Now this is my pure speculation. However, if the country becomes even more polarized over legislative agendas this Fall, I could see a scenario whereby the White House takes a pure party line approach. If no comprises are reached the Estate Tax will be repealed for one year in 2010. This means that if Warren Buffet died in 2010 his entire estate could pass estate tax free to his heirs. There would be no need for charitable planning from an estate tax avoidance point of view. I can actually picture people jumping off bridges on December 31, 2010 so that they can die to pass their estate to their heirs tax free. I can also picture junior who might wish to accelerate mom or dad's demise in 2010? One may wish to take a long cruise to stay away from anxious expectant heirs late in the year.

But, here is the kicker! Starting January 1, 2011 everyone who dies who has gross taxable estate in excess of $1,000,000 dollars would pay an estate tax of 55% on the excess over and above that amount. If you want to pick a on a constituency that does not vote, dead people fit the bill. And, if Congress is looking for an easy fix to ring in the tax dollars to pay for prior exorbitant spending, what better way than to say "we did not do anything. We just let the tax breaks expire." I hear a large sucking sound beginning to resonate in Washington, D.C. that will impact us all.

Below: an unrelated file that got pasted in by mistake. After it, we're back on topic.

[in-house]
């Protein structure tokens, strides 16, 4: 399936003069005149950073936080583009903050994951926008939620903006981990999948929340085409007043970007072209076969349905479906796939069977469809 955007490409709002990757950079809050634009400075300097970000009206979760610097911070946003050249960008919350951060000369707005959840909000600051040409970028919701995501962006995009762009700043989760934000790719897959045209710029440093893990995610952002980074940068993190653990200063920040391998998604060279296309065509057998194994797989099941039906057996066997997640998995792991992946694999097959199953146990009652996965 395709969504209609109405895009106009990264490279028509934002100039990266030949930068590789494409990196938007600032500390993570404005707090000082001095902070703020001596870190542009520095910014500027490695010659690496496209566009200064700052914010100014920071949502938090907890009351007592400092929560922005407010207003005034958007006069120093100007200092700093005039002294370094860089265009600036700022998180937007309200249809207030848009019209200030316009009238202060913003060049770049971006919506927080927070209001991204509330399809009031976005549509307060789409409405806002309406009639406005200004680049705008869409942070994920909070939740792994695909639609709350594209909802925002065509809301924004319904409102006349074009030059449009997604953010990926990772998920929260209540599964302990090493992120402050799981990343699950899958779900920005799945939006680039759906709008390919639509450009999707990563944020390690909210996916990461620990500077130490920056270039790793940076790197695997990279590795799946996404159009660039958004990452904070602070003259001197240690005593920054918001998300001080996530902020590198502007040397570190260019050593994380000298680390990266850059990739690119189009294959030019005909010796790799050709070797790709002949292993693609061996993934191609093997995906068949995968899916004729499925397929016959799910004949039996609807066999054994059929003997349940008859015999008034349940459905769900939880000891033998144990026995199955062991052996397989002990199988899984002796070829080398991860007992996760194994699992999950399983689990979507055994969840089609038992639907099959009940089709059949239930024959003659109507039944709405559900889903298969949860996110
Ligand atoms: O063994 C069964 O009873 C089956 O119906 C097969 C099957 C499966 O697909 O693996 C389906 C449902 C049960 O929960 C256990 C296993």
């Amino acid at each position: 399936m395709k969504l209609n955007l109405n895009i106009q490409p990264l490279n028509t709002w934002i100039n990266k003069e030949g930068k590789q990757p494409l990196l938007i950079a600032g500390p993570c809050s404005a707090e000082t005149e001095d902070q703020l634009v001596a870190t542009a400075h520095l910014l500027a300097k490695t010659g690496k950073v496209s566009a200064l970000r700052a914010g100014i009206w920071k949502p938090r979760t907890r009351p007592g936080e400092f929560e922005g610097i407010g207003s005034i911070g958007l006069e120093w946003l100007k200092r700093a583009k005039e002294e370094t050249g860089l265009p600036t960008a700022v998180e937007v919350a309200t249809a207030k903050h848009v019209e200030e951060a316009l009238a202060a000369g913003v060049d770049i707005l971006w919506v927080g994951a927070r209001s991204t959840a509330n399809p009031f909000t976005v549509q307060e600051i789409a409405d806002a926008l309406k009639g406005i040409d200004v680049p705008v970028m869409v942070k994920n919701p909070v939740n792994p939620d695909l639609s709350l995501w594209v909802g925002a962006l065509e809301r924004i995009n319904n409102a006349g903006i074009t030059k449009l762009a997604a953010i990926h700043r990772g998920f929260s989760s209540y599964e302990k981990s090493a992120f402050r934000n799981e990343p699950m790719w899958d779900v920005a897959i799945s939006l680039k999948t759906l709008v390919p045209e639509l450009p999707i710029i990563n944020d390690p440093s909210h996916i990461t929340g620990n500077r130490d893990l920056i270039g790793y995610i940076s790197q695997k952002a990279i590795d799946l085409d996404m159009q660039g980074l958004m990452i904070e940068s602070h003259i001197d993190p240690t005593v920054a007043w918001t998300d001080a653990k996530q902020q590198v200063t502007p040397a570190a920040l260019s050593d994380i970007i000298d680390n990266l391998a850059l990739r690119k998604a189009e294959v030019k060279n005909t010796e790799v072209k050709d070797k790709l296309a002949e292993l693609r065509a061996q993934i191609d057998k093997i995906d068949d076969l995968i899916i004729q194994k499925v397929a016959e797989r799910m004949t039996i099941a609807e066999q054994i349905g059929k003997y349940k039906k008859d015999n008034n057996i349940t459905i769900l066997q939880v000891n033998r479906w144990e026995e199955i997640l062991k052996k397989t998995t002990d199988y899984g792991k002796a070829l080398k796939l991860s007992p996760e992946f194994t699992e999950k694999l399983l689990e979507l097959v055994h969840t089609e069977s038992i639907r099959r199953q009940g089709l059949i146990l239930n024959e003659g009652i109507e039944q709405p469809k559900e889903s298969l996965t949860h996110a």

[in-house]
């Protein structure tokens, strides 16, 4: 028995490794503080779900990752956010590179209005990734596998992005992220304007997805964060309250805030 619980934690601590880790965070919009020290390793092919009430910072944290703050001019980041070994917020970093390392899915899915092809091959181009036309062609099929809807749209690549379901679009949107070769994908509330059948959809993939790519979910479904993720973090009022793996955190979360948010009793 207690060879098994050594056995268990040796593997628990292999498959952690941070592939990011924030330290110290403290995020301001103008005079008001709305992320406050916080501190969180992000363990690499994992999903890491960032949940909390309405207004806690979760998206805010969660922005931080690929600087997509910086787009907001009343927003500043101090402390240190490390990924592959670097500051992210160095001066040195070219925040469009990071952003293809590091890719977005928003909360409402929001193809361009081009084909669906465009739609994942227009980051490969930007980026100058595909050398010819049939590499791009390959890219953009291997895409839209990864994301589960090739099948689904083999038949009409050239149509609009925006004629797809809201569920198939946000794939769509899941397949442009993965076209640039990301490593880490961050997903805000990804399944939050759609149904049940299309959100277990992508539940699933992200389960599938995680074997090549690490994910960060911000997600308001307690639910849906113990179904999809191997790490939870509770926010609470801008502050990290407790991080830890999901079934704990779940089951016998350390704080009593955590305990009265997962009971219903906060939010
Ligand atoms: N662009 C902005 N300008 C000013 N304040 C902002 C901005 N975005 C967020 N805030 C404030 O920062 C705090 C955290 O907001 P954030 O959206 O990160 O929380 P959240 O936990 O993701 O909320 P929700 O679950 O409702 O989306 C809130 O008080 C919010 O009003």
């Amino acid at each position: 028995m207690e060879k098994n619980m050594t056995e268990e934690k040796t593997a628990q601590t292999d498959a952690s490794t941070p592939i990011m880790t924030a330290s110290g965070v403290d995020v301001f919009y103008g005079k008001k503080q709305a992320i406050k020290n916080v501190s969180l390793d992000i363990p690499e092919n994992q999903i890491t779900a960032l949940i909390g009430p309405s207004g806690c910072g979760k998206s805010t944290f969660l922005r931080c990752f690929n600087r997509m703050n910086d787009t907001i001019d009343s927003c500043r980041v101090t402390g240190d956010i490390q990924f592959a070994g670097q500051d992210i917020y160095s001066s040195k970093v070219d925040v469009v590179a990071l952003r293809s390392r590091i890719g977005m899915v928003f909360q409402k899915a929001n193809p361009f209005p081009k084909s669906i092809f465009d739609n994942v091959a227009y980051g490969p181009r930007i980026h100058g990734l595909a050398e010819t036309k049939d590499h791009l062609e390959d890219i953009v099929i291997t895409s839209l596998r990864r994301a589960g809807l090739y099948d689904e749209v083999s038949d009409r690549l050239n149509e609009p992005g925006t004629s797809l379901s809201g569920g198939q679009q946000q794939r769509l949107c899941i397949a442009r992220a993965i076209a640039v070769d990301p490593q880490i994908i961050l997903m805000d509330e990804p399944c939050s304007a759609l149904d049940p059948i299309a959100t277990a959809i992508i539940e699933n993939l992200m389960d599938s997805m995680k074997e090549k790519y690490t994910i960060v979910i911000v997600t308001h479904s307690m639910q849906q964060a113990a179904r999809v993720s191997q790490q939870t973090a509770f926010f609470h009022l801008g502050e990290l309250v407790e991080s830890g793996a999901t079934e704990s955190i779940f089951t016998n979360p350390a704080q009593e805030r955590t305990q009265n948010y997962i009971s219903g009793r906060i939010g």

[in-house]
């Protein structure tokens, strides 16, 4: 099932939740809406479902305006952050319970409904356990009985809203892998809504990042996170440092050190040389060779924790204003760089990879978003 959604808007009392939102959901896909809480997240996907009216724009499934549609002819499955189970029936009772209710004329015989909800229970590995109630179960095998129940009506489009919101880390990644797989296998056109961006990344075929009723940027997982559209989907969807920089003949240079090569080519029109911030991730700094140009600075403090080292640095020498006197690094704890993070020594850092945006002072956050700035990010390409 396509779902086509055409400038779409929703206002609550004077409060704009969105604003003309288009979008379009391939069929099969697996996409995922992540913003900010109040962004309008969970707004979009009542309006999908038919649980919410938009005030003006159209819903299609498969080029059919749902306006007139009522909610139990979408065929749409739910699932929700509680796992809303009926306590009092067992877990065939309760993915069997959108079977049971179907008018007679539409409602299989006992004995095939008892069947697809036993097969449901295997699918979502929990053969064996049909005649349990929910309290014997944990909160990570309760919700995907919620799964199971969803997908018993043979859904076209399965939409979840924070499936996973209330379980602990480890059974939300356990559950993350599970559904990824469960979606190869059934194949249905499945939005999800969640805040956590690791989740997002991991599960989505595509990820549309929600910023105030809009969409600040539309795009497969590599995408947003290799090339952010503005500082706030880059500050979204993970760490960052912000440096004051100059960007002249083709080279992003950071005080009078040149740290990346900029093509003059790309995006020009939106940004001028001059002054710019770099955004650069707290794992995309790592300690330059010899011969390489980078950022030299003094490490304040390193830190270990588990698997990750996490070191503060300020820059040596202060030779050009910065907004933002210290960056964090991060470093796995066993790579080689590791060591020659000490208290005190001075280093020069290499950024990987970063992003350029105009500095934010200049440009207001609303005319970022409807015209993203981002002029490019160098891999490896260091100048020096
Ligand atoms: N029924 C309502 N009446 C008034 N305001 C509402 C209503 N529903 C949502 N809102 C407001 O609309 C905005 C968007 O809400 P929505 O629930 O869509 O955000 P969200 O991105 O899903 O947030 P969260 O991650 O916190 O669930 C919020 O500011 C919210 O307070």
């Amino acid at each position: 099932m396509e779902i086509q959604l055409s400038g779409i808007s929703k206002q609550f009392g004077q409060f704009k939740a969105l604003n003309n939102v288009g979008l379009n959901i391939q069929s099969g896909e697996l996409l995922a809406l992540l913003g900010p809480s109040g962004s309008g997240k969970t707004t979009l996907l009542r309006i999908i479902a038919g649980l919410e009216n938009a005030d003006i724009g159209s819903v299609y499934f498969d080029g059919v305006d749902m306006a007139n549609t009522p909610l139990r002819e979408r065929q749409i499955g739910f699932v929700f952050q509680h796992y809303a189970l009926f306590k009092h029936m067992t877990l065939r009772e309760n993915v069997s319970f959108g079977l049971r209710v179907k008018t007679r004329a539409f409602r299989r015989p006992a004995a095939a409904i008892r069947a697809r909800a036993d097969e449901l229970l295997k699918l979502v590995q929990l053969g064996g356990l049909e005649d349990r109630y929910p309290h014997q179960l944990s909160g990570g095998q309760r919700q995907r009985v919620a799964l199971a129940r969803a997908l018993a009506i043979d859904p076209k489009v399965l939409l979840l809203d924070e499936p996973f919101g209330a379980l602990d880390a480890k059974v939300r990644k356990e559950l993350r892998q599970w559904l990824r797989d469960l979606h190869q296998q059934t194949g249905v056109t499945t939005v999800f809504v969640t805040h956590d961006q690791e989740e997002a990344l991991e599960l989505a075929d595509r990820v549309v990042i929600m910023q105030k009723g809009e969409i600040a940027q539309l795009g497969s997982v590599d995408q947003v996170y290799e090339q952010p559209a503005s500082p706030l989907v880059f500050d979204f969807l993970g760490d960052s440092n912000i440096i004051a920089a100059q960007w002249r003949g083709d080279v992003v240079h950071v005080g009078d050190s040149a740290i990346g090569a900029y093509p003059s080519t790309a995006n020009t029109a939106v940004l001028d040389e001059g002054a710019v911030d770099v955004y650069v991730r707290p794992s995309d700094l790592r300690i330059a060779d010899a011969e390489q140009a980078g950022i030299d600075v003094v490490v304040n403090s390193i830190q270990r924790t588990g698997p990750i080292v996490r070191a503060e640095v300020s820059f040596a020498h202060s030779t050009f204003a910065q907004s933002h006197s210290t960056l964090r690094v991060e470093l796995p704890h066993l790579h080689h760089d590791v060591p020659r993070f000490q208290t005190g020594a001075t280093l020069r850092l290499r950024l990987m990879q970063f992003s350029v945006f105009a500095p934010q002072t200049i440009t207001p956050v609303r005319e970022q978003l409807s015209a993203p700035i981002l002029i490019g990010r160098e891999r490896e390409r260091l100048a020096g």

In light of all the uncertainty, the one thing that everyone who has an estate of over $1M should do is to update their estate plan to take all these scenarios into account. Many people will be lulled into a false sense of security thinking that this will not apply to them. What they do not realize is that the estate tax is like a giant sponge. It soaks up everything that one owns at death. This includes not only a person's so called "liquid assets" like cash, bank accounts, stocks, bonds, etc. but it also includes equity in real estate, all of an individual's retirement plans such as IRA's , 401(k) plans, annuities and the face amount of all life insurance owned by a decedent. When people add up all of this they are shocked to discover that on paper their estates are a lot larger than they think. The first dollar over $1M could be at risk of a possible 55% haircut.